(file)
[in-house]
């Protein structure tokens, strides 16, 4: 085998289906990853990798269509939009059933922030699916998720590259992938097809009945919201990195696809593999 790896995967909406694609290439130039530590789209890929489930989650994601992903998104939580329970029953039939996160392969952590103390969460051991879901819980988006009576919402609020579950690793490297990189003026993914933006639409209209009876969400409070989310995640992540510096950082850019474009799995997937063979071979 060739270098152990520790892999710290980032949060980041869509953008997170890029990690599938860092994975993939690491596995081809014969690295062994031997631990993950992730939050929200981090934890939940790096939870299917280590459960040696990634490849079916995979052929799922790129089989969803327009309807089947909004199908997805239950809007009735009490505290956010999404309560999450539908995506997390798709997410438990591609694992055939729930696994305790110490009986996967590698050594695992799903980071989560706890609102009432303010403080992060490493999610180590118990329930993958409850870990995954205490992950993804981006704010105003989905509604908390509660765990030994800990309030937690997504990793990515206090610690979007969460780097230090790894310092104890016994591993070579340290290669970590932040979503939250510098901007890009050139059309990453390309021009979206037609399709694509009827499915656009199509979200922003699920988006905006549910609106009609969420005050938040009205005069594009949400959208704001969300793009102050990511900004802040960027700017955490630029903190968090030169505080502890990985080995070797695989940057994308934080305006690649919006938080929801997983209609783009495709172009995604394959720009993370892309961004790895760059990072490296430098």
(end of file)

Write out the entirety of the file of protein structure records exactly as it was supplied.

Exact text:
[in-house]
């Protein structure tokens, strides 16, 4: 085998289906990853990798269509939009059933922030699916998720590259992938097809009945919201990195696809593999 790896995967909406694609290439130039530590789209890929489930989650994601992903998104939580329970029953039939996160392969952590103390969460051991879901819980988006009576919402609020579950690793490297990189003026993914933006639409209209009876969400409070989310995640992540510096950082850019474009799995997937063979071979 060739270098152990520790892999710290980032949060980041869509953008997170890029990690599938860092994975993939690491596995081809014969690295062994031997631990993950992730939050929200981090934890939940790096939870299917280590459960040696990634490849079916995979052929799922790129089989969803327009309807089947909004199908997805239950809007009735009490505290956010999404309560999450539908995506997390798709997410438990591609694992055939729930696994305790110490009986996967590698050594695992799903980071989560706890609102009432303010403080992060490493999610180590118990329930993958409850870990995954205490992950993804981006704010105003989905509604908390509660765990030994800990309030937690997504990793990515206090610690979007969460780097230090790894310092104890016994591993070579340290290669970590932040979503939250510098901007890009050139059309990453390309021009979206037609399709694509009827499915656009199509979200922003699920988006905006549910609106009609969420005050938040009205005069594009949400959208704001969300793009102050990511900004802040960027700017955490630029903190968090030169505080502890990985080995070797695989940057994308934080305006690649919006938080929801997983209609783009495709172009995604394959720009993370892309961004790895760059990072490296430098």